Solution shaping workshops

Architecture life cycle

Project managers and architects

Using ArchiMate for describing infrastructures

Kruchten’s 4+1 views for solution architecture

The SEI stack of solution architecture frameworks

TOGAF and infrastructure architecture

The Zachman framework

An introduction to architecture frameworks

How to handle a Distributed Denial of Service (DDoS) attack

Architecture Principles

Views and viewpoints explained

Stakeholders and their concerns

Skills of a solution architect architect

Solution architects versus enterprise architects

Definition of IT Architecture

What is Big Data?

How to make your IT "Greener"

What is Cloud computing and IaaS?

Purchasing of IT infrastructure technologies and services

IDS/IPS systems

IP Protocol (IPv4) classes and subnets

Introduction to Bring Your Own Device (BYOD)

IT Infrastructure Architecture model

Fire prevention in the datacenter

Where to build your datacenter

Availability - Fall-back, hot site, warm site

Reliabilty of infrastructure components

Human factors in availability of systems

Business Continuity Management (BCM) and Disaster Recovery Plan (DRP)

Performance - Design for use

Performance concepts - Load balancing

Performance concepts - Scaling

Performance concept - Caching

Perceived performance

Ethical hacking

Computer crime

Introduction to Cryptography

Introduction to Risk management

The history of UNIX and Linux

The history of Microsoft Windows

Engelse woorden in het Nederlands

Infosecurity beurs 2010

The history of Storage

The history of Networking

The first computers

Cloud: waar staat mijn data?

Tips voor het behalen van uw ITAC / Open CA certificaat

Ervaringen met het bestuderen van TOGAF

De beveiliging van uw data in de cloud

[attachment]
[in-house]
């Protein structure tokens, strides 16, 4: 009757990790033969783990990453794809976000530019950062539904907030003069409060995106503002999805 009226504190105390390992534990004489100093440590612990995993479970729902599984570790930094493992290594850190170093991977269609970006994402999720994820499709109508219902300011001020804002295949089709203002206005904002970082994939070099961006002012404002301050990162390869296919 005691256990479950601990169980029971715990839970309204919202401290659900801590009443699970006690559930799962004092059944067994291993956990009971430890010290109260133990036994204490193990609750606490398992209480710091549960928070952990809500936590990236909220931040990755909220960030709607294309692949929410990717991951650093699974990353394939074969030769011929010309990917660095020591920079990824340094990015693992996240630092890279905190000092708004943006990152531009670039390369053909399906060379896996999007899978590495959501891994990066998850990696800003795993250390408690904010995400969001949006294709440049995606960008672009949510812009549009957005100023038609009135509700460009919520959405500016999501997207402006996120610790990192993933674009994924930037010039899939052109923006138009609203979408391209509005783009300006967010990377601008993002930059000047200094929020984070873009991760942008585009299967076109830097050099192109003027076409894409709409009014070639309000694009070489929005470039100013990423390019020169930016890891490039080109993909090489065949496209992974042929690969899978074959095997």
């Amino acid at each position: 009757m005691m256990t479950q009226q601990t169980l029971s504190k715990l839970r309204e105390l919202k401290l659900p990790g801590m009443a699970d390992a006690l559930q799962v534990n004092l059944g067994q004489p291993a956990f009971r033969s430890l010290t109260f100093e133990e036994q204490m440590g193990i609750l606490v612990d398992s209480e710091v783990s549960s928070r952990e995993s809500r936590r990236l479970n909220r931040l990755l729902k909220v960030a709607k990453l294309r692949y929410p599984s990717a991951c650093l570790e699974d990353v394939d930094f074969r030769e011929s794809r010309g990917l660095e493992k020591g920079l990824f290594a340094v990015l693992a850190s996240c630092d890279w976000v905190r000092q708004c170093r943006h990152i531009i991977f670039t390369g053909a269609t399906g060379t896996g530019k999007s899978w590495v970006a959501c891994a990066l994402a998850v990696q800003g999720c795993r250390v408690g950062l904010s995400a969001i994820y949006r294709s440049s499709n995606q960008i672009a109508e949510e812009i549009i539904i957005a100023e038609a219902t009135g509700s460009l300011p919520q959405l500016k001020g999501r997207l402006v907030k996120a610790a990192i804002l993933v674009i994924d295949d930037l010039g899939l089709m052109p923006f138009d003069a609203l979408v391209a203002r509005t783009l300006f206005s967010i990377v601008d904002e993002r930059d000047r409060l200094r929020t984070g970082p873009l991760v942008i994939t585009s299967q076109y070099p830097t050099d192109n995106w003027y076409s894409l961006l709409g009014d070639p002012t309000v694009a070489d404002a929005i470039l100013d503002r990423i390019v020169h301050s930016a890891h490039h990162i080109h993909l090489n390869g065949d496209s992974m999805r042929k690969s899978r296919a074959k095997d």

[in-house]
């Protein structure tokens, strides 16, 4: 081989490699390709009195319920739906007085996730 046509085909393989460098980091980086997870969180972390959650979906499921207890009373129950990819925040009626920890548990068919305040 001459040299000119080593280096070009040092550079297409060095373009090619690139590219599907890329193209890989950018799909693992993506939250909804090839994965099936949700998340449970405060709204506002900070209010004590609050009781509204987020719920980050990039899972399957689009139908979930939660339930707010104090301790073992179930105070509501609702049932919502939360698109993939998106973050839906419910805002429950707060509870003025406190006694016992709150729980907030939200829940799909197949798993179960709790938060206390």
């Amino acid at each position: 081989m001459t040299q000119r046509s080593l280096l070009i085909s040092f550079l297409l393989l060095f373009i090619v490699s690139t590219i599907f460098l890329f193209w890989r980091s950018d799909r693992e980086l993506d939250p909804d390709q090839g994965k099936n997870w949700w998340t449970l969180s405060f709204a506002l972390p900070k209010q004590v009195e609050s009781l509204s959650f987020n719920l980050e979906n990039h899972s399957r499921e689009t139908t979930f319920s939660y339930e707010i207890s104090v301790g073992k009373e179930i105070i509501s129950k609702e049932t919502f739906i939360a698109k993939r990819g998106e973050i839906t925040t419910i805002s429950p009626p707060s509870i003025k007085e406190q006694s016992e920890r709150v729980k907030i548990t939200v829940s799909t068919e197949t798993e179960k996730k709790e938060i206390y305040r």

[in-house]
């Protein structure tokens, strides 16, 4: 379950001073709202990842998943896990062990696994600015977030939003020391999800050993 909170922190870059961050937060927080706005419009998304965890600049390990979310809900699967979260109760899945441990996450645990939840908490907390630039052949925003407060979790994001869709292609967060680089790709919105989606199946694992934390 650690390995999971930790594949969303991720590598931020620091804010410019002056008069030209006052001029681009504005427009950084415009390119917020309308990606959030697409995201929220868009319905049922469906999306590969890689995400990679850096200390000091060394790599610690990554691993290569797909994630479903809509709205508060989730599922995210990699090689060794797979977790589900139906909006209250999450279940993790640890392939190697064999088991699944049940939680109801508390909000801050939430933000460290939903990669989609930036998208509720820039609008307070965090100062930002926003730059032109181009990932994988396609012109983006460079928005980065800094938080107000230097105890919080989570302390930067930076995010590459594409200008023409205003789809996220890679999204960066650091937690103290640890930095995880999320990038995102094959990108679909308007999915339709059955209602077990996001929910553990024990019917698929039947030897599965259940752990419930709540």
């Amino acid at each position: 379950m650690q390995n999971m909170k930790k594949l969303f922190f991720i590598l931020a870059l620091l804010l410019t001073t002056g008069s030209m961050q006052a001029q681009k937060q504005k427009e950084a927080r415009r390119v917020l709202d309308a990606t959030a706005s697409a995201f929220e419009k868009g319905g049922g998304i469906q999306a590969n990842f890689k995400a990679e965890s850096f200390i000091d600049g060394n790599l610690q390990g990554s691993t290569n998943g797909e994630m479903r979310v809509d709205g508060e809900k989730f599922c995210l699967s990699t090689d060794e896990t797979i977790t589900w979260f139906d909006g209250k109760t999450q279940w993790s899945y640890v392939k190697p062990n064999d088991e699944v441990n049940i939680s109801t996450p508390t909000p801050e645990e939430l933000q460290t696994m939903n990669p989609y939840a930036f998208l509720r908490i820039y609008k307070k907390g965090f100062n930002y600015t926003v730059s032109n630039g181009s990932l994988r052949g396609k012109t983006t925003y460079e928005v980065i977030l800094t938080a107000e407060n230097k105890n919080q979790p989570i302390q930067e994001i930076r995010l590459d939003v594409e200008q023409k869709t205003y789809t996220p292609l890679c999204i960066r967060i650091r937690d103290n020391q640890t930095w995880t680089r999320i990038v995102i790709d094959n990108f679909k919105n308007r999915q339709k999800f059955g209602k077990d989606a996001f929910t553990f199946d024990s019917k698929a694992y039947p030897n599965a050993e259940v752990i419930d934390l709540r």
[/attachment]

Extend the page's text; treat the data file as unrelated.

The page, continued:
Proof of concept

Een consistente back-up? Nergens voor nodig.

Measuring Enterprise Architecture Maturity

The Long Tail

Open group ITAC /Open CA Certification

Human factors in security

Google outage

SAS 70

De Mythe van de Man-Maand

TOGAF 9 - wat is veranderd?

DYA: Ontwikkelen Zonder architectuur

Landelijk Architectuur Congres LAC 2008

InfoSecurity beurs 2008

Spam is big business

Waarom IT projecten mislukken

Stroom en koeling

Laat beheerders meedraaien in projecten

De zeven eigenschappen van effectief leiderschap

Archimate

Een ontmoeting met John Zachman

Open CA (voorheen: ITAC) - IT Architect certification

Persoonlijk Informatie Eigendom

Webcast

Live computable webcast

Lezing Trends in IT Security

Hardeningscontrole en hacktesting

Kennismanagement

Information Lifecycle Management - Wat is ILM

LEAP: de trip naar Redmond

LEAP: De laatste Nederlandse masterclasses

Scada systemen

LEAP - Halverwege de Nederlandse masterclasses

Beveiliging van data - Het kasteel en de tank

Waarom je geen ICT architect moet worden

Non-functional requirements

Redenen om te backuppen

Log analyse - gebruik logging informatie

LEAP - Microsoft Lead Enterprise Architect Program

Archivering data - more than backup

Patterns in IT architectuur

Tot de dood ons scheidt

High Availability clusters

Hoe geef ik een goede presentatie

Lagen in ICT Beveiliging

Zachman architectuur model

High performance clusters en grids

Redenen om te kiezen voor Open Source software

Monitoring door systeembeheerders

Wat is VMS?

IT Architectuur certificeringen

Storage Area Network's (SAN's)

Systeembeheer documentatie

Wat zijn Rootkits

Virtualisatie van operating systems

Kenmerken van Open Source software

Linux certificering: RHCE en LPI

99,999% beschikbaarheid

Het infrastructuur model

Sjaak Laan


Recommended links

Genootschap voor Informatie Architecten
Ruth Malan
Informatiekundig bekeken
Gaudi site
Byelex
XR Magazine
Esther Barthel's site on virtualization


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The postings on this site are my opinions and do not necessarily represent CGI’s strategies, views or opinions.